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Miriam Leder[needs IPA] (born January 26, 1952) is an American film and television director and producer noted for her action films and use of special effects.[1] She was the first female graduate of the AFI Conservatory, in 1973.

Mimi Leder
Mimi Leder at the 75th Annual Peabody Awards for The Leftovers.jpg
Leder at the 75th Annual Peabody Awards
Born
Miriam Leder

(1952-01-26) January 26, 1952 (age 67)
NationalityAmerican
EducationAFI Conservatory
OccupationFilm director, film producer, script supervisor
Years active1976–present
Spouse(s)Gary Werntz
ChildrenHannah Leder

Early lifeEdit

Leder was born in New York City in 1952, the daughter of Etyl, a classical pianist, and Paul Leder, a director, producer, actor, writer, and editor of such films as My Friends Need Killing, Attack of the Giant Horny Gorilla, and Dismember Mama.[2][3] Leder was raised in Los Angeles in a Jewish home. Her mother is a Holocaust survivor from Brussels, Belgium, who was interned at Auschwitz.[4] During childhood, her father, a low-budget independent filmmaker, introduced Mimi and her siblings to film production. Her father often dropped her off at the cinema to watch the latest films. Leder states that one of the early films that had an impact on her was Federico Fellini's .[2] She was the first woman accepted into the AFI Conservatory, where she studied cinematography.

Film careerEdit

Leder began her career as a script supervisor on a string of films, including Spawn of the Slithis (1978), Dummy (1979), The Boy Who Drank Too Much (1980), and A Long Way Home (1980), and then moved to the TV series Hill Street Blues (1981). After making the short film Short Order Dreams, written and funded by her father Paul,[5] she screened it for Steven Bochco, creator of Hill Street Blues, and his friend Gregory Hoblit who hired her to direct an episode of L.A. Law.

In 1988, Leder directed episodes of Crime Story, The Bronx Zoo, Midnight Caller, then directed several episodes of China Beach (1988–91) for which she was nominated for four Emmys. She made the made-for-TV films Woman with a Past (1992), House of Secrets (1993), and Baby Brokers (1994), then became one of the core directors for ER (1994–2009). The show earned her Emmy Awards for Outstanding Drama Series in 1995 and 1996. She returned to direct an episode of the series during its final season in 2009. She soon received a job offer from Steven Spielberg to direct the film The Peacemaker (1997).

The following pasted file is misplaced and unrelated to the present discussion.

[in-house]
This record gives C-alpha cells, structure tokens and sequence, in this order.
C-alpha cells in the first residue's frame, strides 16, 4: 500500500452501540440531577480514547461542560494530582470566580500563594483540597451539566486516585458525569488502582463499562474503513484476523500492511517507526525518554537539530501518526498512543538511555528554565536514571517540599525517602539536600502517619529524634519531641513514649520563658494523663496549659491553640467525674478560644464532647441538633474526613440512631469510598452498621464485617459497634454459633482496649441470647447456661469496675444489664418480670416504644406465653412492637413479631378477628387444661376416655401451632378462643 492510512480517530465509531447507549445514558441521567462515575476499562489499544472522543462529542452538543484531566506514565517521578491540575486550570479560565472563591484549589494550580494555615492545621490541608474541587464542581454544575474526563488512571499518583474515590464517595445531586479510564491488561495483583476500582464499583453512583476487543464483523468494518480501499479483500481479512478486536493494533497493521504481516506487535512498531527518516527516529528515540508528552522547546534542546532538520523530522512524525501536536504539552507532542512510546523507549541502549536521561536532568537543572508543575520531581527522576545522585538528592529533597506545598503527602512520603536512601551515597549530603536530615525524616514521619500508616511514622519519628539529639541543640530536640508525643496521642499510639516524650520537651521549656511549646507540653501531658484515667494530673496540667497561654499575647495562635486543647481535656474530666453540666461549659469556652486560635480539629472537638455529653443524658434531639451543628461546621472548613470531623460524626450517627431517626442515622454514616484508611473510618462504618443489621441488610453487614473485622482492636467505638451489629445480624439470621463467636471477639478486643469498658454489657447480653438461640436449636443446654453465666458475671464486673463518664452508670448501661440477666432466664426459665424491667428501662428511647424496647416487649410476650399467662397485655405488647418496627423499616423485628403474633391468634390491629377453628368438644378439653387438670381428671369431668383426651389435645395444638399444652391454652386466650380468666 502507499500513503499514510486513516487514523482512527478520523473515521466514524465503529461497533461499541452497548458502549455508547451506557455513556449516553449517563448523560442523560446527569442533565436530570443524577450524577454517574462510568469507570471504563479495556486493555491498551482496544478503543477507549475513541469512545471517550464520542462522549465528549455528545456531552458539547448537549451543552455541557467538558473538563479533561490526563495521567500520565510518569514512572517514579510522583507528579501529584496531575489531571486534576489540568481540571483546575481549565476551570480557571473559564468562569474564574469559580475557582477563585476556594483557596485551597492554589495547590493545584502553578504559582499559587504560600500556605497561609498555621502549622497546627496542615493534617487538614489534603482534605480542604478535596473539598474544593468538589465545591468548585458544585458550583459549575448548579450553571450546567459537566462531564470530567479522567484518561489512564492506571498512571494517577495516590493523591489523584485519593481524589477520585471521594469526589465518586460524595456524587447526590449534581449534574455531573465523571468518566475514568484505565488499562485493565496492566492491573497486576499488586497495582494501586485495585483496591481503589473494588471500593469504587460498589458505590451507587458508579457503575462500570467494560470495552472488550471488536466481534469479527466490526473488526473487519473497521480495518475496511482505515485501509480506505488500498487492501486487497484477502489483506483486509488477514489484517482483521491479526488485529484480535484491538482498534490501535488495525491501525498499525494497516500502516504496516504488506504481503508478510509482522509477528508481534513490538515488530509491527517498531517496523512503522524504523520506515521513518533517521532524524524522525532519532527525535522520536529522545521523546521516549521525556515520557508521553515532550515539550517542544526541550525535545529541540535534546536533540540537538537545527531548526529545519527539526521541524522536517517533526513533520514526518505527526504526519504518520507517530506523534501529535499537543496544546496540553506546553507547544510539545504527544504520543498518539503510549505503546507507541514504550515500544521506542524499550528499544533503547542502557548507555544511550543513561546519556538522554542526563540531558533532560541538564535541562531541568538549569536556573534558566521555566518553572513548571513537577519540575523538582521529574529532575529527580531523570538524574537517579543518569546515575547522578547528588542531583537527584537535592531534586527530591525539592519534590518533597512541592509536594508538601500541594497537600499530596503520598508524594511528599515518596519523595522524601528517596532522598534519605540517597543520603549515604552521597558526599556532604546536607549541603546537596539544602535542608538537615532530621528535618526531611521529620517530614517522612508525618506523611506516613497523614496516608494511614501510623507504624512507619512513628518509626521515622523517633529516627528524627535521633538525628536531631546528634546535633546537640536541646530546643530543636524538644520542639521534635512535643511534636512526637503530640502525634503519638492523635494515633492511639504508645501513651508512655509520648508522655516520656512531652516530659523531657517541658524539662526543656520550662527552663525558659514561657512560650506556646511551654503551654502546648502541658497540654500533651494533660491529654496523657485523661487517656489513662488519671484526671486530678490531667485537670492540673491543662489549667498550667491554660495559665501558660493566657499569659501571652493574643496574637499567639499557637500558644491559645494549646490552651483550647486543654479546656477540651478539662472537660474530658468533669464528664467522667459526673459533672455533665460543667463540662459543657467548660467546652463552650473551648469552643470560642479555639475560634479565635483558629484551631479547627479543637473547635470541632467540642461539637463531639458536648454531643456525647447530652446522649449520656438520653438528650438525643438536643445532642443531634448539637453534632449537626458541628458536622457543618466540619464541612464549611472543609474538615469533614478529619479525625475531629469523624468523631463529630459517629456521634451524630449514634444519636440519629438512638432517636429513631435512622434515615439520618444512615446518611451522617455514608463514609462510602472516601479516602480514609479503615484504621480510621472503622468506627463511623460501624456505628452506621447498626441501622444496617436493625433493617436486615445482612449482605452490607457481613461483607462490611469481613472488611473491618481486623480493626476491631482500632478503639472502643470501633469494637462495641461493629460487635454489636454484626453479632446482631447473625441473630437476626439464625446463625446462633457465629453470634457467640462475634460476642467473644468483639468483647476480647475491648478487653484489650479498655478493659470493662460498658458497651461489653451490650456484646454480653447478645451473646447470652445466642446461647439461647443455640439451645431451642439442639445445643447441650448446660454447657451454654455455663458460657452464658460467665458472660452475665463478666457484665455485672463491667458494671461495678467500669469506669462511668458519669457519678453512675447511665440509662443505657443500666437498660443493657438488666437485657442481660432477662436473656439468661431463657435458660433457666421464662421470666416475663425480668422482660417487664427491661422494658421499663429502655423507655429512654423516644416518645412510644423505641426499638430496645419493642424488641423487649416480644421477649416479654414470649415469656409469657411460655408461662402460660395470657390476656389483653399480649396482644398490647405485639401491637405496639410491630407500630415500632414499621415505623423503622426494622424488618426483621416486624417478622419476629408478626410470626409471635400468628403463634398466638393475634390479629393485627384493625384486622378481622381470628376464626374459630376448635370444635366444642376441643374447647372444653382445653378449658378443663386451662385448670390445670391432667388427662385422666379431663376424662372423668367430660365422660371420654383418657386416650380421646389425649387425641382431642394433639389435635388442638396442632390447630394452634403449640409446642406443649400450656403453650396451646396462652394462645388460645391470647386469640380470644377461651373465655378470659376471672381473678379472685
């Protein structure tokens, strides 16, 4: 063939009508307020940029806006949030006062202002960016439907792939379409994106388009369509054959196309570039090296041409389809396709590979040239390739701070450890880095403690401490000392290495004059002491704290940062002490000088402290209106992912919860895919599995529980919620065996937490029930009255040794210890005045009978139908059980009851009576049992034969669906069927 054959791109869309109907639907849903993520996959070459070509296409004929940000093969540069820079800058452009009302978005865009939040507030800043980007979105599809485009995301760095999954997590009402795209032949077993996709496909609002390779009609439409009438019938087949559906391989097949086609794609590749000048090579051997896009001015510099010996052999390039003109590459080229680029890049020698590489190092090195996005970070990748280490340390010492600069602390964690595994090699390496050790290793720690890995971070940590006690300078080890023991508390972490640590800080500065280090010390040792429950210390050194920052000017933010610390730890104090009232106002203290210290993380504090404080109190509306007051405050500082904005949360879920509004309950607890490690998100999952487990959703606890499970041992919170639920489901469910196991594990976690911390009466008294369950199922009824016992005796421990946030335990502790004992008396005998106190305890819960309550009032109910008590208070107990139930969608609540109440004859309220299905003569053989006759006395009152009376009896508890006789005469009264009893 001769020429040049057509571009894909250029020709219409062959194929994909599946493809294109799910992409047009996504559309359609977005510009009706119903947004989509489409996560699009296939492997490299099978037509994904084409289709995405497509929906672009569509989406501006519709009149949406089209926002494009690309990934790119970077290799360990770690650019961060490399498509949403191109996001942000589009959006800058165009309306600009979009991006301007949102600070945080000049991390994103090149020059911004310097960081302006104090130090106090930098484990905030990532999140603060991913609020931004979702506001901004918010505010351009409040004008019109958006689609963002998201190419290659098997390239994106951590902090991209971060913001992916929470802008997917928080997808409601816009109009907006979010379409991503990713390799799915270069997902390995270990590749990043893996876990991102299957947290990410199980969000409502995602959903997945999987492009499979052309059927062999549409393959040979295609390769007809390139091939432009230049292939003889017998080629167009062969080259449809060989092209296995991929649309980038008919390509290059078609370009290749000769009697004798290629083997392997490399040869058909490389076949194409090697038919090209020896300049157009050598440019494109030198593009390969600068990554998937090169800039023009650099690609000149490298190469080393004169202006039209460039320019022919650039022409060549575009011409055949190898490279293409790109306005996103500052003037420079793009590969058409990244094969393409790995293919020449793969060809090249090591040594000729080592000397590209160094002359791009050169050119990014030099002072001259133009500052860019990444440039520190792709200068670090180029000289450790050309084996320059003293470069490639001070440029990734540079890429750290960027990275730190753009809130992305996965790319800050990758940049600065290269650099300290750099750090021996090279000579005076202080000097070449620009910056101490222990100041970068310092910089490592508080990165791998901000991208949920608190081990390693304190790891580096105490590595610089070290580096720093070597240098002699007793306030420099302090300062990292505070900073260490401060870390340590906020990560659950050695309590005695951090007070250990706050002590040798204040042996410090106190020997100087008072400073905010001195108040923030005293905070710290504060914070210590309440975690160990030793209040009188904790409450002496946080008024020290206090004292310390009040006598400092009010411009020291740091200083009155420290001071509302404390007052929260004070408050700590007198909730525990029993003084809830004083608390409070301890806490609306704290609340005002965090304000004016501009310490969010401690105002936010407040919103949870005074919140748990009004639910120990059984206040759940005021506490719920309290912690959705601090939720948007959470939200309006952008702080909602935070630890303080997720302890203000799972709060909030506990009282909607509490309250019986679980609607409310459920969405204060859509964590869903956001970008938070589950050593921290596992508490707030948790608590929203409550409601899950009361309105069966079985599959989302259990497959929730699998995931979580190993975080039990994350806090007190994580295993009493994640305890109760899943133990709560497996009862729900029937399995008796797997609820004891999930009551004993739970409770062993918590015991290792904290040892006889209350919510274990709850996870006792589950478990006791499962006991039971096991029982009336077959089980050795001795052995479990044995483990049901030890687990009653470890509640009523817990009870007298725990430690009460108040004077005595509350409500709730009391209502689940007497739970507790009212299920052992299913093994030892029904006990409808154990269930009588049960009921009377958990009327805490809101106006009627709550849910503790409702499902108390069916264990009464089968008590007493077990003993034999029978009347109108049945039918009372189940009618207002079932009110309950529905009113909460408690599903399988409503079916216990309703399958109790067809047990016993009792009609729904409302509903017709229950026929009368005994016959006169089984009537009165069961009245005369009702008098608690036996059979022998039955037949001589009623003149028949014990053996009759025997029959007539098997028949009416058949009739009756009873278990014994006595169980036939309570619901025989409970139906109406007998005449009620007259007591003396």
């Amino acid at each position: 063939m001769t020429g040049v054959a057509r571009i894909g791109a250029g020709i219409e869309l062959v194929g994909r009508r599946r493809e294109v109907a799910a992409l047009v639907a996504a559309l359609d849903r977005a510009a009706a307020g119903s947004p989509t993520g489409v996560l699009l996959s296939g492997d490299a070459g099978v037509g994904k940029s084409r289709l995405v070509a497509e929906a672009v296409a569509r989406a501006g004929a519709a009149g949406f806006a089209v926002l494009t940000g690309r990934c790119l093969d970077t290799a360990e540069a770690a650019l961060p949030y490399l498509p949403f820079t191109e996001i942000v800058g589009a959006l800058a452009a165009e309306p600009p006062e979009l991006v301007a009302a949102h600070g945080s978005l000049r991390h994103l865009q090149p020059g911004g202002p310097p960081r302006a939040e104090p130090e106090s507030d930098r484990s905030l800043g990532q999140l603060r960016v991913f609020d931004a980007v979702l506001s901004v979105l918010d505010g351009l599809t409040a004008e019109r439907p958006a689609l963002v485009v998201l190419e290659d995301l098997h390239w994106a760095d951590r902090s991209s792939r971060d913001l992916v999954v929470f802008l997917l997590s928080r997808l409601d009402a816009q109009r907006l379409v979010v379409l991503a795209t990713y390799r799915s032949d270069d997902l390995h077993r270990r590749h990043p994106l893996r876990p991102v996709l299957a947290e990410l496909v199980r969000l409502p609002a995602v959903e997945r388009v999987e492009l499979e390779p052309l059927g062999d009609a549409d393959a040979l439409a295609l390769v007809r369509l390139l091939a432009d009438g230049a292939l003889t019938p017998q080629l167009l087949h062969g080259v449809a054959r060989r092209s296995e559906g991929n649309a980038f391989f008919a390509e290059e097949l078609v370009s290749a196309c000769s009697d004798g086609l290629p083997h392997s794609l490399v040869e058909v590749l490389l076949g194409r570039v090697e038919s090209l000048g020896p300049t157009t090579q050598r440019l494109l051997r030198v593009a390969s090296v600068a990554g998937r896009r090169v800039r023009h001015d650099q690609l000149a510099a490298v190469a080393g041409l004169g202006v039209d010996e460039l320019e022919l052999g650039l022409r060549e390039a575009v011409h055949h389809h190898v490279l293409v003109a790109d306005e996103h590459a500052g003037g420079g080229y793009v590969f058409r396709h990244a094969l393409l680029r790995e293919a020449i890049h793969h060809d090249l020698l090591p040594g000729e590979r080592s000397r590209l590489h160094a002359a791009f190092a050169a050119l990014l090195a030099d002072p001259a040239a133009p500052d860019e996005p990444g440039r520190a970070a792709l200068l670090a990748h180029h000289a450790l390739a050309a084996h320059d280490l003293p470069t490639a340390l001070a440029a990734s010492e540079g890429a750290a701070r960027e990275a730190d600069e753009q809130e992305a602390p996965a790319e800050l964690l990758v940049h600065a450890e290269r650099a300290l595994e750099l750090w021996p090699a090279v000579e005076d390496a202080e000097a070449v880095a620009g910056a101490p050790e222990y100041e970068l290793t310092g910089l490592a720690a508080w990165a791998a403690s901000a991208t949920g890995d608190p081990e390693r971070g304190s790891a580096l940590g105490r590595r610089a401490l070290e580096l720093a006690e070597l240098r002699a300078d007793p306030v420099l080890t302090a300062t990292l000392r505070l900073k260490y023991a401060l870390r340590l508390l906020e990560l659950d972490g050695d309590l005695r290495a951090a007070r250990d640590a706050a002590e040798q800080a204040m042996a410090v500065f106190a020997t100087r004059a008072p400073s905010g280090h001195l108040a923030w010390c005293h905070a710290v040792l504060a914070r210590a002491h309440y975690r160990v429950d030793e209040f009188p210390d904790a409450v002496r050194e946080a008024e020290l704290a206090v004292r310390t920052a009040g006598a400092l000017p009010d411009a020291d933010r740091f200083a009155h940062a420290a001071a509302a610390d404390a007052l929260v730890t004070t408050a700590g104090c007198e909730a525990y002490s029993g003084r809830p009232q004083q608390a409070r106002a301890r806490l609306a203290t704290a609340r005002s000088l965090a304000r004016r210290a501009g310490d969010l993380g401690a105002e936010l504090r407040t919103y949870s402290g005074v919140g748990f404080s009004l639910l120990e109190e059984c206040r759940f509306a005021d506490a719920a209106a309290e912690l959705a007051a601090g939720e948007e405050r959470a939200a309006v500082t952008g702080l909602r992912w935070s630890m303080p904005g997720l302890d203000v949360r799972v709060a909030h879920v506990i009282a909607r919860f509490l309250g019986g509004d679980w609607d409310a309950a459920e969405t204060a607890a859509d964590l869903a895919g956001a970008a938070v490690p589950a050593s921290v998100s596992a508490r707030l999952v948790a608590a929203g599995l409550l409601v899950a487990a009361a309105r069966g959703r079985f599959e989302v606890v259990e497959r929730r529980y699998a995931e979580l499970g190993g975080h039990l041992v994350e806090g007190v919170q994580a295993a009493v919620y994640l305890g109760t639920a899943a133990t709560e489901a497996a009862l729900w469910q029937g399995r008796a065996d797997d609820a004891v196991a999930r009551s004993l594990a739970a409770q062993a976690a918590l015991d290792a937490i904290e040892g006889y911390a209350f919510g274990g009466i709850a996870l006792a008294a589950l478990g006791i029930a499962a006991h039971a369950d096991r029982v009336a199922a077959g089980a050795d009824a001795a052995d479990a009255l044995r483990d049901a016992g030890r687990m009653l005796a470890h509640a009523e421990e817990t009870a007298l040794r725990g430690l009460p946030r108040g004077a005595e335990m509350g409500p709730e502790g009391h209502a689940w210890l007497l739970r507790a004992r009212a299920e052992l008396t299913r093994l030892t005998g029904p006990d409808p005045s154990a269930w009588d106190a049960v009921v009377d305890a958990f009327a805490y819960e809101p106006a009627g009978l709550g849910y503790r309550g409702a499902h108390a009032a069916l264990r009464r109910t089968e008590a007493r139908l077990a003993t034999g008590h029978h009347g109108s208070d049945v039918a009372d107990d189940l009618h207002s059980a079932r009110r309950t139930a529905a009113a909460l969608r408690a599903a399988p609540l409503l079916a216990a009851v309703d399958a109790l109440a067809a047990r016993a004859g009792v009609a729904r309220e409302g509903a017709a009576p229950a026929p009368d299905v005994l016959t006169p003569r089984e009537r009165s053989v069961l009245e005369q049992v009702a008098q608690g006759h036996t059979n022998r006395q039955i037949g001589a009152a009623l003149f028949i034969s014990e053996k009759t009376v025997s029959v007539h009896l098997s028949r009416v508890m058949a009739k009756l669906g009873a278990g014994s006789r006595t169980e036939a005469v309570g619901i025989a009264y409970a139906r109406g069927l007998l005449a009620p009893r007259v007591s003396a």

Continuing to work for DreamWorks, she directed Deep Impact (1998) and Pay It Forward (2000) while simultaneously creating Sentimental Journey (1999), a personal love story about her parents. Leder went through a period after making Pay It Forward where she wasn't hired to direct any feature films. Leder felt as though she had been put into a "movie jail" by Hollywood for the lack of success of Pay It Forward.  Leder also attributed this reaction from the industry to her being a female.[6]

Leder's dry spell of feature films after the release of Pay It Forward drove her to other pursuits in television and film. She shot nine pilots and produced six series, including The Beast (2001), John Doe (2002), Johnny Zero (2005), and Vanished (2006). Leder also made many made-for-TV movies such as Thick as Thieves (2009), U.S. Attorney (2009), and Heavenly (2011).[7] In 2015, Leder was brought by HBO to direct a first-season episode of The Leftovers and later hired as a co-showrunner.